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Hyperplastic polyposis syndrome: a call for broader diagnostic criteria

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Background

Hyperplastic Polyposis Syndrome (HPS) is a rare disease characterized by multiple or large hyperplastic polyps and carries an approximately 40% lifetime colorectal cancer risk. Although a genetic basis has not been established, HPS is believed to be a heritable syndrome and is diagnosed by clinical criteria as set forth by the World Health Organization (WHO). Based on clinical experience, we hypothesized that WHO criteria may be narrowly restrictive and misses some patients with an increased malignancy risk.

Methods

For this study, HPS was defined by meeting at least one of the following criteria: 1) ≥20 HPs anywhere in the colon, 2) ≥5 HPs proximal to the sigmoid colon, 3) ≥2 HPs at least 10mm in size, 4) any HPs and a 1st degree relative with HPS. Colonoscopy and pathology databases were retrospectively reviewed for patients meeting criteria. Patient demographics, colonoscopic findings, and personal and family history of cancer were recorded.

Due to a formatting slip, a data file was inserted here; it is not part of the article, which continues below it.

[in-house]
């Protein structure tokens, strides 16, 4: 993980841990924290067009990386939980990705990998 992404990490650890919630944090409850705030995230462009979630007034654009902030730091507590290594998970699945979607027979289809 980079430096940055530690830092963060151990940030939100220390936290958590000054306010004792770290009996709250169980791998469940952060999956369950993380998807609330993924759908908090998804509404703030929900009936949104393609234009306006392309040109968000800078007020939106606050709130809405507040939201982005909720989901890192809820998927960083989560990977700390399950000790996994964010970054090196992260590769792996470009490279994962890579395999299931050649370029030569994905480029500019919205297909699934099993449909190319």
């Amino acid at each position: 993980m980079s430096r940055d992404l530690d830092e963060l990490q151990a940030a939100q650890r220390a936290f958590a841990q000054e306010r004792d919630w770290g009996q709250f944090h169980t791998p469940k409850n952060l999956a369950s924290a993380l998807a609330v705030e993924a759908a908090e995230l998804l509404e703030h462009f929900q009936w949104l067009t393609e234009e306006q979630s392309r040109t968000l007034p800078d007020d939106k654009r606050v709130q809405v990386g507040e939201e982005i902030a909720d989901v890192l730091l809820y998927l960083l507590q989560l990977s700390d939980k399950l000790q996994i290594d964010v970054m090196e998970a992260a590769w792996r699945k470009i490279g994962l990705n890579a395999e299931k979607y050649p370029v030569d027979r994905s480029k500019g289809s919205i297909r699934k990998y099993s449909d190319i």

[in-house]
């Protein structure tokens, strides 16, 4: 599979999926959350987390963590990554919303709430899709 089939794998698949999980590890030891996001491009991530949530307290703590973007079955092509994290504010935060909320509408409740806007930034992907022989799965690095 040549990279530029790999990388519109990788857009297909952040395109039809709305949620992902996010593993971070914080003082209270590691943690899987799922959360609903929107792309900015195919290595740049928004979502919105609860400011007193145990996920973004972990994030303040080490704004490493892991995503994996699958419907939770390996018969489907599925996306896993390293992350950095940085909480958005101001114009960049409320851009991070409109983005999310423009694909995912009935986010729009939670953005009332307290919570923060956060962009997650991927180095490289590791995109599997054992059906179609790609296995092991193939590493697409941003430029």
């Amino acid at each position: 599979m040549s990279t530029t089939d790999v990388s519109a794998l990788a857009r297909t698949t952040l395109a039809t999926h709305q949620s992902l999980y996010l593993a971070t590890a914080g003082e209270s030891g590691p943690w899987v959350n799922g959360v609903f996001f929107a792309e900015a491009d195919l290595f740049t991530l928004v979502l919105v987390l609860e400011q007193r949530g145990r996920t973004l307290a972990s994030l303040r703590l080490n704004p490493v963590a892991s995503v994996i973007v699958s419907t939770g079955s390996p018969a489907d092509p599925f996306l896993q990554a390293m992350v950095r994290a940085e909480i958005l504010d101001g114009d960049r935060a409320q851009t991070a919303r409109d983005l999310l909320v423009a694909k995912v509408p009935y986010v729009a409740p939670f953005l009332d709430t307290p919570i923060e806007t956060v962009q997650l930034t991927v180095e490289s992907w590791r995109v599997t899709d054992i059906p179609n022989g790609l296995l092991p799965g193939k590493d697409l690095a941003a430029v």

Results

Sixty patients (38 males, 22 females) meeting at least one of the above criteria were included. Only 19 of these 60 patients (32%) also satisfied WHO criteria for HPS. Results are summarized in Table 1. Importantly, of the additional 41 patients only meeting the broader criteria, 27% had a personal history and 44% had family history of colorectal cancer. This group also had extracolonic malignancies including breast, lung, prostate, and testicular cancer.

Table 1 Table 1

Conclusion

HPS is associated with a personal and familial risk of colorectal cancer and other malignancies. Applying broader definitions identifies an additional population of patients with increased personal and familial cancer risk. More inclusive criteria should be used until a genetic basis of disease better defines cancer risk.

Author information

Correspondence to Matthew F Kalady.

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Open Access This article is published under license to BioMed Central Ltd. This is an Open Access article is distributed under the terms of the Creative Commons Attribution 2.0 International License (https://creativecommons.org/licenses/by/2.0), which permits unrestricted use, distribution, and reproduction in any medium, provided the original work is properly cited.

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Keywords

  • Colorectal Cancer
  • World Health Organization
  • Cancer Risk
  • Genetic Basis
  • Sigmoid Colon